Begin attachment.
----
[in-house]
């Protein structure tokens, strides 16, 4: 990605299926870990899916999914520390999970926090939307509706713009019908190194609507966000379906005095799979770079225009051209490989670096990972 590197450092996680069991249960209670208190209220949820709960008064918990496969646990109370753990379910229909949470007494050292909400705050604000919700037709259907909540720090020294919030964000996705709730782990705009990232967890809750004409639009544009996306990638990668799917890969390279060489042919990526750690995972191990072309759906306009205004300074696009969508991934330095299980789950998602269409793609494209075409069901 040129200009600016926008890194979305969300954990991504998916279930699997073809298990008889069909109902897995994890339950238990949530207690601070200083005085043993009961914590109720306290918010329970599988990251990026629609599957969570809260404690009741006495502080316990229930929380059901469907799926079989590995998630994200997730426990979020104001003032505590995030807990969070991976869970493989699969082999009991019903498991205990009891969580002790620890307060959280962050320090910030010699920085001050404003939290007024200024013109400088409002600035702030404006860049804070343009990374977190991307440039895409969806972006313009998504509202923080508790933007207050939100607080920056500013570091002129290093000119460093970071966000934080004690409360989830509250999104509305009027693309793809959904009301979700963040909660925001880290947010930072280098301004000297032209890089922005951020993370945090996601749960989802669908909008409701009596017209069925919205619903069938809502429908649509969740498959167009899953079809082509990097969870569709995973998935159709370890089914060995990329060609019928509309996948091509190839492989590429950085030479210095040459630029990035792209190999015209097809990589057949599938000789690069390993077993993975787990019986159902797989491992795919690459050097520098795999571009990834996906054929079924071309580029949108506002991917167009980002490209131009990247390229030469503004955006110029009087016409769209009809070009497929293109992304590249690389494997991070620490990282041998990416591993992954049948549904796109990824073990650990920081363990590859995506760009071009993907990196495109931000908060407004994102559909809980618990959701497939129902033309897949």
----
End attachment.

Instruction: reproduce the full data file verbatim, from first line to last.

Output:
[in-house]
């Protein structure tokens, strides 16, 4: 990605299926870990899916999914520390999970926090939307509706713009019908190194609507966000379906005095799979770079225009051209490989670096990972 590197450092996680069991249960209670208190209220949820709960008064918990496969646990109370753990379910229909949470007494050292909400705050604000919700037709259907909540720090020294919030964000996705709730782990705009990232967890809750004409639009544009996306990638990668799917890969390279060489042919990526750690995972191990072309759906306009205004300074696009969508991934330095299980789950998602269409793609494209075409069901 040129200009600016926008890194979305969300954990991504998916279930699997073809298990008889069909109902897995994890339950238990949530207690601070200083005085043993009961914590109720306290918010329970599988990251990026629609599957969570809260404690009741006495502080316990229930929380059901469907799926079989590995998630994200997730426990979020104001003032505590995030807990969070991976869970493989699969082999009991019903498991205990009891969580002790620890307060959280962050320090910030010699920085001050404003939290007024200024013109400088409002600035702030404006860049804070343009990374977190991307440039895409969806972006313009998504509202923080508790933007207050939100607080920056500013570091002129290093000119460093970071966000934080004690409360989830509250999104509305009027693309793809959904009301979700963040909660925001880290947010930072280098301004000297032209890089922005951020993370945090996601749960989802669908909008409701009596017209069925919205619903069938809502429908649509969740498959167009899953079809082509990097969870569709995973998935159709370890089914060995990329060609019928509309996948091509190839492989590429950085030479210095040459630029990035792209190999015209097809990589057949599938000789690069390993077993993975787990019986159902797989491992795919690459050097520098795999571009990834996906054929079924071309580029949108506002991917167009980002490209131009990247390229030469503004955006110029009087016409769209009809070009497929293109992304590249690389494997991070620490990282041998990416591993992954049948549904796109990824073990650990920081363990590859995506760009071009993907990196495109931000908060407004994102559909809980618990959701497939129902033309897949």